The conference boasted an impressive array of speakers, including hockey greats Stephane Richer and Chris Nilan, along with Argonauts football veterans Chuck Winters and Orlando Bowen. Following careers in professional sports, all four athletes began working to stop bullying and violence. The line-up also included York University Professor Debra Pepler, Scientific Co-Director of the anti-bullying program PREVNet, who is considered one of Canada’s foremost experts on bullying, and Mike Neuts, a Stratford Ontario parent who lost his 10-year-old son to a bullying-related suicide.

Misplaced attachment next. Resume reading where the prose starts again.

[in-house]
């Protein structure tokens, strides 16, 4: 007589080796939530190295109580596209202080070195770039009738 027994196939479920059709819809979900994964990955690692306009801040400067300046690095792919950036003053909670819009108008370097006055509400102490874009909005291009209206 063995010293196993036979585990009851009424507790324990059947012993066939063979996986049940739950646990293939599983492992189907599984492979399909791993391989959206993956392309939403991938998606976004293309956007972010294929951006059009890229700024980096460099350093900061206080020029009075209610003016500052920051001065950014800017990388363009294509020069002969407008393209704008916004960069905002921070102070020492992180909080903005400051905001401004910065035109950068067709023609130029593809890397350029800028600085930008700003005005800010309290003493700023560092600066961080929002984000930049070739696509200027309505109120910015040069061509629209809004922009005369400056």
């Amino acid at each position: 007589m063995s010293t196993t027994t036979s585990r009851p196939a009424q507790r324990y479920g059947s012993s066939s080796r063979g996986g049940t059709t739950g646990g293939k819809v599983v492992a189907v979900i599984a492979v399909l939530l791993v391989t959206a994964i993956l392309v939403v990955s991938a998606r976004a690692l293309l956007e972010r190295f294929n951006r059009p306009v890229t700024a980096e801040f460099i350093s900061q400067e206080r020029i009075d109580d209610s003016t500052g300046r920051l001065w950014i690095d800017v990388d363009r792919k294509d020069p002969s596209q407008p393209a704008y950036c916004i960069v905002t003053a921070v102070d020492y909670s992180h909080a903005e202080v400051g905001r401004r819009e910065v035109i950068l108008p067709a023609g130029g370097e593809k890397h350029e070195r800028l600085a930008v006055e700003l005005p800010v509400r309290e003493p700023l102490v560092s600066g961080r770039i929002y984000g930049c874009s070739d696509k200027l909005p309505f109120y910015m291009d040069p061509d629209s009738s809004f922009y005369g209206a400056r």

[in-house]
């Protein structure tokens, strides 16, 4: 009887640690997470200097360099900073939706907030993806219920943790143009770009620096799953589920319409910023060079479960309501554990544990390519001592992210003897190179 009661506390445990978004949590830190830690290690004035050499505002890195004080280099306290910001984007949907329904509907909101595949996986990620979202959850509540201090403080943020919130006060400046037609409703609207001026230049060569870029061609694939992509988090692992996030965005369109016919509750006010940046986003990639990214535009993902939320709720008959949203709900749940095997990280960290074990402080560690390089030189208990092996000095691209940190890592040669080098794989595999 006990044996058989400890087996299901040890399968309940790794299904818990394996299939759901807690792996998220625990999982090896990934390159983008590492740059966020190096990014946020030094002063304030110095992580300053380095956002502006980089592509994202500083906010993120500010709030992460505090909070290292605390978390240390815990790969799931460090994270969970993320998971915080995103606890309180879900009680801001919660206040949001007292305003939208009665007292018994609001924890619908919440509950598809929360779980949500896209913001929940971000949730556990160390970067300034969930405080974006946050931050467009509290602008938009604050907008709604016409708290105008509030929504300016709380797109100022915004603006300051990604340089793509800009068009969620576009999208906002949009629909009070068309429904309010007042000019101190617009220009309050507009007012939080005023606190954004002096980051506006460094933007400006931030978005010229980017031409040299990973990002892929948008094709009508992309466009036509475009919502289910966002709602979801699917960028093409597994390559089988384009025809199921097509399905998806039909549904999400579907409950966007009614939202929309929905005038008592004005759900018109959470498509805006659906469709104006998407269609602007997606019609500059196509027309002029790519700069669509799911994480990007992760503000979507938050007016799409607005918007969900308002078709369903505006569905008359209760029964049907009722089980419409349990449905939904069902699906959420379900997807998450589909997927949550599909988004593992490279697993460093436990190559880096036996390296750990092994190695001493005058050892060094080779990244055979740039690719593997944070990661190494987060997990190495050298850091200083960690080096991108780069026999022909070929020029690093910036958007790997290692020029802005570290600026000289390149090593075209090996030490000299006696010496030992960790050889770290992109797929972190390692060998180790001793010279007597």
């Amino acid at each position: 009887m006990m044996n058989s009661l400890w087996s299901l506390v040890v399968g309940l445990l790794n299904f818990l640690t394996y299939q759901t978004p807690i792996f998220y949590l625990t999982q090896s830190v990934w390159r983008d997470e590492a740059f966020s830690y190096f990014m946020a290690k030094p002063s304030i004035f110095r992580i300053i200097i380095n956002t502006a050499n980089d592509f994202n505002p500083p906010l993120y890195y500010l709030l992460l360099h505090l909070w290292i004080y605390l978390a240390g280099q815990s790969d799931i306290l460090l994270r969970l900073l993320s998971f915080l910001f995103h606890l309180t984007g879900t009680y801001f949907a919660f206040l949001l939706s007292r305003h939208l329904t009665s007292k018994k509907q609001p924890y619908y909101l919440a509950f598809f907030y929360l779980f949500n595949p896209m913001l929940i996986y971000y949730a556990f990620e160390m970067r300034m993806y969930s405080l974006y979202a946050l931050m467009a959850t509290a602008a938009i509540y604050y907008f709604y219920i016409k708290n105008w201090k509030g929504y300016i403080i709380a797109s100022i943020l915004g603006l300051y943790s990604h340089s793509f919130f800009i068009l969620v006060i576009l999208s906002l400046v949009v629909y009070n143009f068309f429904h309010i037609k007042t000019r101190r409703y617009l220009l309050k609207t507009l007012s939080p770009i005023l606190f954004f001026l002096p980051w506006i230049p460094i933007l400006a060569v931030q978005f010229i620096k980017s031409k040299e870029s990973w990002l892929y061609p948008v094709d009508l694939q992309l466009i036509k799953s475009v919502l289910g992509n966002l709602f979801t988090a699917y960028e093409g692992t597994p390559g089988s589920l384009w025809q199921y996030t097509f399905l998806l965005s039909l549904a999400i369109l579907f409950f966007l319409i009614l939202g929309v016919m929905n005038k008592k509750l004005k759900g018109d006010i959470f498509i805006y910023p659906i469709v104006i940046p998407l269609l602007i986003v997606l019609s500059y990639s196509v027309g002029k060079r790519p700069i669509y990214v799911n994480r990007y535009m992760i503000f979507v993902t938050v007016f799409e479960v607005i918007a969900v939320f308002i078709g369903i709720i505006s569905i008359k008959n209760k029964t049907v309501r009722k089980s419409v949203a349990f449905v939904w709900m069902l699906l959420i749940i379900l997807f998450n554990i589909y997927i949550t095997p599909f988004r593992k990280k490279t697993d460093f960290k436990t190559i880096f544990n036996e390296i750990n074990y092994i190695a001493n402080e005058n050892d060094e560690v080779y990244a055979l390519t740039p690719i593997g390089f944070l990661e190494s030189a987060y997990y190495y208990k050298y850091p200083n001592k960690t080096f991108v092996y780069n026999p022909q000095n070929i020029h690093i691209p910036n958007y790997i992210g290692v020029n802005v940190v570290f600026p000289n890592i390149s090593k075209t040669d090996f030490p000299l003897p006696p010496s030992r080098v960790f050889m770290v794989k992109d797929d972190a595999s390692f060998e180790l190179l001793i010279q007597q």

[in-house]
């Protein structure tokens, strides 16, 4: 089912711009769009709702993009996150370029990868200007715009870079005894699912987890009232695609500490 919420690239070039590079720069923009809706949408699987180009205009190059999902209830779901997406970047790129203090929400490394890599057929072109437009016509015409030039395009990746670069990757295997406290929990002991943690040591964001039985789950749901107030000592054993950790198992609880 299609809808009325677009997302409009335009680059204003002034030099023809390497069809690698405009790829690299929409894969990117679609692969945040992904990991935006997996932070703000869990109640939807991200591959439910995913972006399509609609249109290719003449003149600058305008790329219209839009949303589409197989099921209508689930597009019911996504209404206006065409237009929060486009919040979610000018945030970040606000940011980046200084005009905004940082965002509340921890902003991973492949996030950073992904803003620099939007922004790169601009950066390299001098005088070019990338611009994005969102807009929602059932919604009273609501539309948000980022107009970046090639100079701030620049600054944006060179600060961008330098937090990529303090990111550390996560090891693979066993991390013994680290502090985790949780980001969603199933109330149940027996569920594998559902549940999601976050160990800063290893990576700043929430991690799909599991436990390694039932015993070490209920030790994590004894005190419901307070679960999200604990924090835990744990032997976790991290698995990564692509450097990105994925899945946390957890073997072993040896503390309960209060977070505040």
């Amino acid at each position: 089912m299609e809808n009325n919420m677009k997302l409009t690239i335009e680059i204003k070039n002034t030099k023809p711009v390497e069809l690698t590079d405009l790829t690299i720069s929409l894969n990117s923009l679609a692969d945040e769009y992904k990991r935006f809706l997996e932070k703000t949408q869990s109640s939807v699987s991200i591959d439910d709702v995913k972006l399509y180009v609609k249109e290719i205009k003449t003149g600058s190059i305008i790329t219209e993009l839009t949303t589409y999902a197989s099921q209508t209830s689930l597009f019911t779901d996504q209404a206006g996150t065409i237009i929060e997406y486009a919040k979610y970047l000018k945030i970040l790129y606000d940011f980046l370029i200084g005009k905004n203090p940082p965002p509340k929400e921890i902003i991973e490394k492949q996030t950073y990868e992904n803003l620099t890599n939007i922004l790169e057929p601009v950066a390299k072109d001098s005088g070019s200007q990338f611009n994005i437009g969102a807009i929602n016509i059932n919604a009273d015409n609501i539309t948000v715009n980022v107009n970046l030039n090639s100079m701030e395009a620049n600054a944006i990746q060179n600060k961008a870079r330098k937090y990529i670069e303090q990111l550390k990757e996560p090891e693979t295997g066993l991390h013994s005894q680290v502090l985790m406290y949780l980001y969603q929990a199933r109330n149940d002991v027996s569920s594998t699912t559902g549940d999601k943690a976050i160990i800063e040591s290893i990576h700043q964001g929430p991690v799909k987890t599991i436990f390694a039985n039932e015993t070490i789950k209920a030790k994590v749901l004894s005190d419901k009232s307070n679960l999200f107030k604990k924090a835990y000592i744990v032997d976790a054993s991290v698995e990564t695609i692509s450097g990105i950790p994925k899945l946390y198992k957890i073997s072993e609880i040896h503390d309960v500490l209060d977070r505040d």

Nicholls says they were careful to balance Canadian speakers with Crees – these included EEPF Director Reggie Bobbish, Kathleen Wooton from the CSB, and Lisa Petagumskum from the CHB speaking about the Cree SNAP (Stop Now and Plan) anger-management program for kids. Also speaking were Nishiyuu Walkers founder David Kawapit and former Deputy Grand Chief Ashley Iserhoff, both of whom spoke about being bullied when they were younger. And from a Cree Nation farther afield, Plains Cree comedian Don Burnstick gave a workshop on bullying, followed by a performance the following night.
Intended to reach the whole community, the conference branched out beyond the Neoskweskau Complex to include two assemblies per day for high-school students (and one daily for elementary-school students) at Voyageur Memorial School, as well as daily visits with young athletes.